During the subsequent and publicly forced congressional inquiry, a report released July 22, 2004, cited the dire need for the overhaul of the 15 disparate, competitive and uncooperative US intelligence agencies. With the recent collapse in Afghanistan, we see nothing has improved.
We as a country were seemingly targeted for our freedom and politics. Before our nation’s first efforts to strike back, we became united as a nation that horrific day 20-years ago, but only for a short time afterwards.
For far beyond the trillions of dollars of taxpayers’ monies, is the real, the true cost of battles borne. The human cost; losses of life, limbs, physical and mental harms from injuries and trauma. And worse, the loss of family members, friends and comrades who’ve committed suicide at home and overseas.
In the past 20 years, this nation has suffered and lost over 7,000 men and women in the war on terror. Over 5,460 who were killed in combat; over 53,280 men and women were injured in action, and many more injured in training, transportation, and non-combat activities.
These numbers, though stark, do not represent the individual lives lost to surviving family members, Gold Star families, and friends.
These are the ones we Remember, Honor, and Recognize for having been in one uniform or another this date 20-years ago and those, having seen these attacks, raised their right hand that day or any day since, vowing to defend this nation, and serve this nation as assigned; as every service member and veteran has done after signing that infamous blank check.
A worse loss are those service members and veterans who’ve survived but committed suicide in theatres overseas and here at home at the rate of over 22 individuals per day. Some committed suicide over the guilt of survival, some did over the loss of family, friends, and comrades, and some did so over the injuries, treatment of injuries or worse, over the lack of treatment for physical injuries and trauma.
Let me pause with this, from Medal of Honor recipient, Kyle Carpenter, Marine, Operation Enduring Freedom.
Quote, “It is particularly difficult for American veterans of the war against the Taliban in Afghanistan, as well as our Iraq war vets. The visceral scenes as that nation fell are disruptive reminders for those who are living with injuries from that conflict, injuries seen and unseen. Even more so for the families of the 2,448 American military warriors who died in Afghanistan.”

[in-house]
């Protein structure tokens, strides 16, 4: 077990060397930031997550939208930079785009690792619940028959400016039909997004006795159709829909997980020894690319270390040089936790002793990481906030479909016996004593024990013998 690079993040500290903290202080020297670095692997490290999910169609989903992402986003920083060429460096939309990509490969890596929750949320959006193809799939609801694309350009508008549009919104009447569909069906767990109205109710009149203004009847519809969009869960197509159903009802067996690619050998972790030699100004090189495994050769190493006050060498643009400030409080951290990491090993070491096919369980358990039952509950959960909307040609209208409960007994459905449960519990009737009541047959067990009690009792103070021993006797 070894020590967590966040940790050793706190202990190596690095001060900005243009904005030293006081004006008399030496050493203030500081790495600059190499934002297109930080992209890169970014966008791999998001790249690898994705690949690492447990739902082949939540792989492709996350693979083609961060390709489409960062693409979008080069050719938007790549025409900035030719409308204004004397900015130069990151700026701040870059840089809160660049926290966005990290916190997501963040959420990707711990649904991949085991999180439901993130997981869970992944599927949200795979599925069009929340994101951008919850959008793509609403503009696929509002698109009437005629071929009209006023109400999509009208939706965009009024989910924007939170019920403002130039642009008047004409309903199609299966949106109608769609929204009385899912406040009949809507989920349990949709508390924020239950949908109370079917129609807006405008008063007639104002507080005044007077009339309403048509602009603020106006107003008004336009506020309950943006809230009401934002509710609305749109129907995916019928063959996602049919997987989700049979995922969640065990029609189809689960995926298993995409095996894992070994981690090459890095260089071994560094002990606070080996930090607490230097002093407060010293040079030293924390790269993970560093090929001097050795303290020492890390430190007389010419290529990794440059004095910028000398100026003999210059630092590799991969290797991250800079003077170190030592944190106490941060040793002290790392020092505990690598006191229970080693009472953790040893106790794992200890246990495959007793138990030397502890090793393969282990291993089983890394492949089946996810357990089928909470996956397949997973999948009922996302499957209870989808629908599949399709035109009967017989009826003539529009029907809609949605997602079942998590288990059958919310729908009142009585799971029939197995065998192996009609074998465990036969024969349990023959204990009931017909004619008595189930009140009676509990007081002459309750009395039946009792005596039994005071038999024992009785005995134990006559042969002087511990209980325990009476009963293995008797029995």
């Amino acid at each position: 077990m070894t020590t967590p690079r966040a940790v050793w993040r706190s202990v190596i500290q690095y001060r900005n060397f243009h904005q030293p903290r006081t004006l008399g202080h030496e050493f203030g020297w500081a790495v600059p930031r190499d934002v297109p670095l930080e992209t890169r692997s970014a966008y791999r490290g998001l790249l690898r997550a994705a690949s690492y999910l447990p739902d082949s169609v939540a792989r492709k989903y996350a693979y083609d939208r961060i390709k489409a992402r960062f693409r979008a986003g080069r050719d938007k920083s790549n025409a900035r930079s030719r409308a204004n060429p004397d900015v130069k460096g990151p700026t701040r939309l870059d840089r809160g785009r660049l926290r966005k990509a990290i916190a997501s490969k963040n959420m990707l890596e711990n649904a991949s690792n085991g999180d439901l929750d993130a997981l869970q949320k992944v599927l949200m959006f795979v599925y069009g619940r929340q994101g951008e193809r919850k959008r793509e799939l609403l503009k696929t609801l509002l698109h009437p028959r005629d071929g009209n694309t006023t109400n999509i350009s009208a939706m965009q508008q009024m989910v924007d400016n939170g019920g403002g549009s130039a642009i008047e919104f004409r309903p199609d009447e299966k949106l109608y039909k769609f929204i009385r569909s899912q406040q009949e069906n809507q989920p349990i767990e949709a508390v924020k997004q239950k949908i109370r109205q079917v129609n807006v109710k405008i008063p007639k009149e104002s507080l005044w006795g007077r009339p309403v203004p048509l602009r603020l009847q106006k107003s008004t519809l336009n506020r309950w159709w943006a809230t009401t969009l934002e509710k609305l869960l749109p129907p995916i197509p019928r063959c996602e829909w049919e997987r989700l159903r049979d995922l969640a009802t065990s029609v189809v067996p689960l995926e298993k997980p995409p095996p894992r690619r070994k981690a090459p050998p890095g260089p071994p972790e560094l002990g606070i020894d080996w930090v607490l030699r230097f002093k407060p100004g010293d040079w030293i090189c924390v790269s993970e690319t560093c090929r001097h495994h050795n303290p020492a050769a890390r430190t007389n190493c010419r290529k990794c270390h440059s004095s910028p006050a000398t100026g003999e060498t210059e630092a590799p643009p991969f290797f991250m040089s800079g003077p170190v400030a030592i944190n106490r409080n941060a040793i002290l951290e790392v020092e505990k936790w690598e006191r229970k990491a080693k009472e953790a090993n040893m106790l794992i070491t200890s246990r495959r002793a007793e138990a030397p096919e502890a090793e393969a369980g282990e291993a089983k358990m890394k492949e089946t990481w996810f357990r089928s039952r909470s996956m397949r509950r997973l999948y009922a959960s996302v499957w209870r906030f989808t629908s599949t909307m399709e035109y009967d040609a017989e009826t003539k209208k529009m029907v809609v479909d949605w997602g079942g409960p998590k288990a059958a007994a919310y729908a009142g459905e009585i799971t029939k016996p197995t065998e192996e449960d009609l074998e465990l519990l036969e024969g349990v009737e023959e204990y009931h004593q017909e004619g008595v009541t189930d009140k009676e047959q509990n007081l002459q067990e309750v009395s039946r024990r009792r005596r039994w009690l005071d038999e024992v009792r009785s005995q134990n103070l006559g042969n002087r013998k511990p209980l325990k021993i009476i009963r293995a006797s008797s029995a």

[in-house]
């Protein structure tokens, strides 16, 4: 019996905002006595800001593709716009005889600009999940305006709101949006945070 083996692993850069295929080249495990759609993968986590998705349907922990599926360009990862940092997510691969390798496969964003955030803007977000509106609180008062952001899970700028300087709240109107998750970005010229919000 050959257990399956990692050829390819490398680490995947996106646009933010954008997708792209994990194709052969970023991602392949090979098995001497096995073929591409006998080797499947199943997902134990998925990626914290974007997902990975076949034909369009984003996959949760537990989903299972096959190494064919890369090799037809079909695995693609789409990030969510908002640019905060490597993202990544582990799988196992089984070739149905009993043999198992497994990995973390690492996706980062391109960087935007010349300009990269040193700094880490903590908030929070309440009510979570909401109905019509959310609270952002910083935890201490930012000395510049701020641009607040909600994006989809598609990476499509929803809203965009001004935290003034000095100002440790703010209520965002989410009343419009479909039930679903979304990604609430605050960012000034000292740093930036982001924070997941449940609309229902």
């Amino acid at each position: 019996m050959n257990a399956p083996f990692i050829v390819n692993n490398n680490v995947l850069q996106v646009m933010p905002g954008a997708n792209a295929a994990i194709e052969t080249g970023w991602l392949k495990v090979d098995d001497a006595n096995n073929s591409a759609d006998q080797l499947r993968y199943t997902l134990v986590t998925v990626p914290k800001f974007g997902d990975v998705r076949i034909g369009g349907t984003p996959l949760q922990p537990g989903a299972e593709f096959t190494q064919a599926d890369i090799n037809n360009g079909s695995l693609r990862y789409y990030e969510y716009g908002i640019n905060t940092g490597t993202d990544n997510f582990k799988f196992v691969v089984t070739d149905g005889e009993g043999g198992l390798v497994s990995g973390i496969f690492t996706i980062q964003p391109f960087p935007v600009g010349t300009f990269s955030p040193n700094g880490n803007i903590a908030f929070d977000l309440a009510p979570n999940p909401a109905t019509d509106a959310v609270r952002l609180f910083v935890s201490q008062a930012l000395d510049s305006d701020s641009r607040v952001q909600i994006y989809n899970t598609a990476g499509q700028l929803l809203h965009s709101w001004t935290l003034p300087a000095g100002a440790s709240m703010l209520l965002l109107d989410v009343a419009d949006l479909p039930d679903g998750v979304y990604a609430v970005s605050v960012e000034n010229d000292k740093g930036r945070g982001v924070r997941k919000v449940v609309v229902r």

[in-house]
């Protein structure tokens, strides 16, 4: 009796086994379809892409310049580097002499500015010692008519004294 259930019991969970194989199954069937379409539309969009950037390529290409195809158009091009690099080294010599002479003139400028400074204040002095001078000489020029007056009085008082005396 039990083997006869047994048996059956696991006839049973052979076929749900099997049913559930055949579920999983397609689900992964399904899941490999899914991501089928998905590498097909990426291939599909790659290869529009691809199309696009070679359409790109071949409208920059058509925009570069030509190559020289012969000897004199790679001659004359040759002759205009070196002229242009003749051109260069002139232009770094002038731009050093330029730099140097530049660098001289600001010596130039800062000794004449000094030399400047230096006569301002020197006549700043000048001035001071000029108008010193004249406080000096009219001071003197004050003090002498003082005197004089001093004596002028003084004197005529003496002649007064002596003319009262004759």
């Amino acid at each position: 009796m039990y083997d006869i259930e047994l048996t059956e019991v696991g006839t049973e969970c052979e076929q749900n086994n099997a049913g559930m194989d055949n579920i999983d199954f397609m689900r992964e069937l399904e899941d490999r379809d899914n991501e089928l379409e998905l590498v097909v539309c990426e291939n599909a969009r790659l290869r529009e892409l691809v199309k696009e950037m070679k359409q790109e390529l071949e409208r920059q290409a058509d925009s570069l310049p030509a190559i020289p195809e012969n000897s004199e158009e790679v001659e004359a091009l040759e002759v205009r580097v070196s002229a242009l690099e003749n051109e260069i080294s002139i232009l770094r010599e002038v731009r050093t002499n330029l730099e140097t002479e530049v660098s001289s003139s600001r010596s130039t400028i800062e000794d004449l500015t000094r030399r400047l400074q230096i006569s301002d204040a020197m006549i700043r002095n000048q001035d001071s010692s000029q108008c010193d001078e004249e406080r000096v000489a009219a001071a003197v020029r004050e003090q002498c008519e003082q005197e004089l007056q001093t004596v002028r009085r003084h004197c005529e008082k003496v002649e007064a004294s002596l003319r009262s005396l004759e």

I will add to Kyle’s statement, there are Vietnam War Veterans watching these evacuations, the only difference between the fall of Saigon and Kabul is the country and the airframe.
Yesterday, September 10th, our community participated in a nationwide Suicide Awareness campaign hosted by the local hope squad. If not them, service members and veterans need to reach out to the scores of fellow veterans, for conversation, venting, help, aid, or just joined for a cup of coffee. Veterans have served our nation, saved our nation, by committing themselves in service, with honor and dignity.
IF you need someone, if you need to talk, to vent, call a buddy, call a crisis line, but do not go this route alone, you are not alone in grief. The VA released a statement last week highlighting a 98% increase of calls from August 14th-29th, 98%. Please reach out, even if not in crisis.
I’m honored to introduce the next three speakers.
Christine Watkins, Representative, Utah District 69.
Fire Chief Fitzgerald Peterson.
Sheriff Jeff Wood.
The honor guard will fire a three-volley salute to honor those killed this date 20 years ago, those killed in action, those who’ve succumbed to injuries, and those who did not receive the assurance their lives mattered.
Sergeant-at-Arms, fire a three volley salute.
Bugler, sound taps.
I thank you, all of you here, for joining me today, this day to Remember, Honor, and Recognize.
Take care and be safe.